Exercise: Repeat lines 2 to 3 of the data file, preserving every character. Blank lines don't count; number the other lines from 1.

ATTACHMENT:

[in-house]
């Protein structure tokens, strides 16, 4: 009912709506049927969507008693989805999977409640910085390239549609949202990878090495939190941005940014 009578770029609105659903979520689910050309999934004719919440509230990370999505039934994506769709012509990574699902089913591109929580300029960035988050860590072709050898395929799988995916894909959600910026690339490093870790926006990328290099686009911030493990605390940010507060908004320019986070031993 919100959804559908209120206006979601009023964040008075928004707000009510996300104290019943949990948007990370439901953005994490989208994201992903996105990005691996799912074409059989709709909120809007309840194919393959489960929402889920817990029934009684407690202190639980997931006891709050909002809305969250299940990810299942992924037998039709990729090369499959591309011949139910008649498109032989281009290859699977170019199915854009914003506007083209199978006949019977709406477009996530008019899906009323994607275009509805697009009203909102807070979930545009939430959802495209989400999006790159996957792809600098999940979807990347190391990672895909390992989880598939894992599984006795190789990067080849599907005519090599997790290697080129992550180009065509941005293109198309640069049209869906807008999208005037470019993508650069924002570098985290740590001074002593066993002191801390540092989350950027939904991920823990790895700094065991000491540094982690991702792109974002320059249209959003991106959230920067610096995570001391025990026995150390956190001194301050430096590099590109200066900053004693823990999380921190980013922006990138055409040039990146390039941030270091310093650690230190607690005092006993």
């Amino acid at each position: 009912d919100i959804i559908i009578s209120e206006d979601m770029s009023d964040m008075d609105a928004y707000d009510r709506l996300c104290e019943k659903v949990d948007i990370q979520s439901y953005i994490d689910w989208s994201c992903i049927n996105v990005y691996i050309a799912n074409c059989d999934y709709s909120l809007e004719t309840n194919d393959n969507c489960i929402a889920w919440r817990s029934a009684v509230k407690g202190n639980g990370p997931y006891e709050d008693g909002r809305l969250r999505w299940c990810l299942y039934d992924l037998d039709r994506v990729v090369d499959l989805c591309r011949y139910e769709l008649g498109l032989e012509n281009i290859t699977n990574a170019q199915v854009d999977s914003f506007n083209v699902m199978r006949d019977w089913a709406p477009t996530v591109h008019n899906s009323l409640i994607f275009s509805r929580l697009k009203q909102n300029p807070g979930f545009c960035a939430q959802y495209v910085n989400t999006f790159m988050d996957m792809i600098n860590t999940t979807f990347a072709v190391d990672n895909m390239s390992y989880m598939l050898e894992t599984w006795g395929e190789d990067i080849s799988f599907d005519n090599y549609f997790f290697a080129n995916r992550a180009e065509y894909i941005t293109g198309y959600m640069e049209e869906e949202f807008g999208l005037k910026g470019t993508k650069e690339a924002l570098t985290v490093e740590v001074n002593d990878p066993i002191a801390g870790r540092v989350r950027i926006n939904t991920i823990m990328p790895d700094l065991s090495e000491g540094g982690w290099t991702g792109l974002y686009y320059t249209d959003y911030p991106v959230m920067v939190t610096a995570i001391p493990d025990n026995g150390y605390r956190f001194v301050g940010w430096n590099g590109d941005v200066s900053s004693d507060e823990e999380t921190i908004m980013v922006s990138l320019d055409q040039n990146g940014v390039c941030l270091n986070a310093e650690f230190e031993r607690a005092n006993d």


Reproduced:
């Protein structure tokens, strides 16, 4: 009912709506049927969507008693989805999977409640910085390239549609949202990878090495939190941005940014 009578770029609105659903979520689910050309999934004719919440509230990370999505039934994506769709012509990574699902089913591109929580300029960035988050860590072709050898395929799988995916894909959600910026690339490093870790926006990328290099686009911030493990605390940010507060908004320019986070031993 919100959804559908209120206006979601009023964040008075928004707000009510996300104290019943949990948007990370439901953005994490989208994201992903996105990005691996799912074409059989709709909120809007309840194919393959489960929402889920817990029934009684407690202190639980997931006891709050909002809305969250299940990810299942992924037998039709990729090369499959591309011949139910008649498109032989281009290859699977170019199915854009914003506007083209199978006949019977709406477009996530008019899906009323994607275009509805697009009203909102807070979930545009939430959802495209989400999006790159996957792809600098999940979807990347190391990672895909390992989880598939894992599984006795190789990067080849599907005519090599997790290697080129992550180009065509941005293109198309640069049209869906807008999208005037470019993508650069924002570098985290740590001074002593066993002191801390540092989350950027939904991920823990790895700094065991000491540094982690991702792109974002320059249209959003991106959230920067610096995570001391025990026995150390956190001194301050430096590099590109200066900053004693823990999380921190980013922006990138055409040039990146390039941030270091310093650690230190607690005092006993």
């Amino acid at each position: 009912d919100i959804i559908i009578s209120e206006d979601m770029s009023d964040m008075d609105a928004y707000d009510r709506l996300c104290e019943k659903v949990d948007i990370q979520s439901y953005i994490d689910w989208s994201c992903i049927n996105v990005y691996i050309a799912n074409c059989d999934y709709s909120l809007e004719t309840n194919d393959n969507c489960i929402a889920w919440r817990s029934a009684v509230k407690g202190n639980g990370p997931y006891e709050d008693g909002r809305l969250r999505w299940c990810l299942y039934d992924l037998d039709r994506v990729v090369d499959l989805c591309r011949y139910e769709l008649g498109l032989e012509n281009i290859t699977n990574a170019q199915v854009d999977s914003f506007n083209v699902m199978r006949d019977w089913a709406p477009t996530v591109h008019n899906s009323l409640i994607f275009s509805r929580l697009k009203q909102n300029p807070g979930f545009c960035a939430q959802y495209v910085n989400t999006f790159m988050d996957m792809i600098n860590t999940t979807f990347a072709v190391d990672n895909m390239s390992y989880m598939l050898e894992t599984w006795g395929e190789d990067i080849s799988f599907d005519n090599y549609f997790f290697a080129n995916r992550a180009e065509y894909i941005t293109g198309y959600m640069e049209e869906e949202f807008g999208l005037k910026g470019t993508k650069e690339a924002l570098t985290v490093e740590v001074n002593d990878p066993i002191a801390g870790r540092v989350r950027i926006n939904t991920i823990m990328p790895d700094l065991s090495e000491g540094g982690w290099t991702g792109l974002y686009y320059t249209d959003y911030p991106v959230m920067v939190t610096a995570i001391p493990d025990n026995g150390y605390r956190f001194v301050g940010w430096n590099g590109d941005v200066s900053s004693d507060e823990e999380t921190i908004m980013v922006s990138l320019d055409q040039n990146g940014v390039c941030l270091n986070a310093e650690f230190e031993r607690a005092n006993d």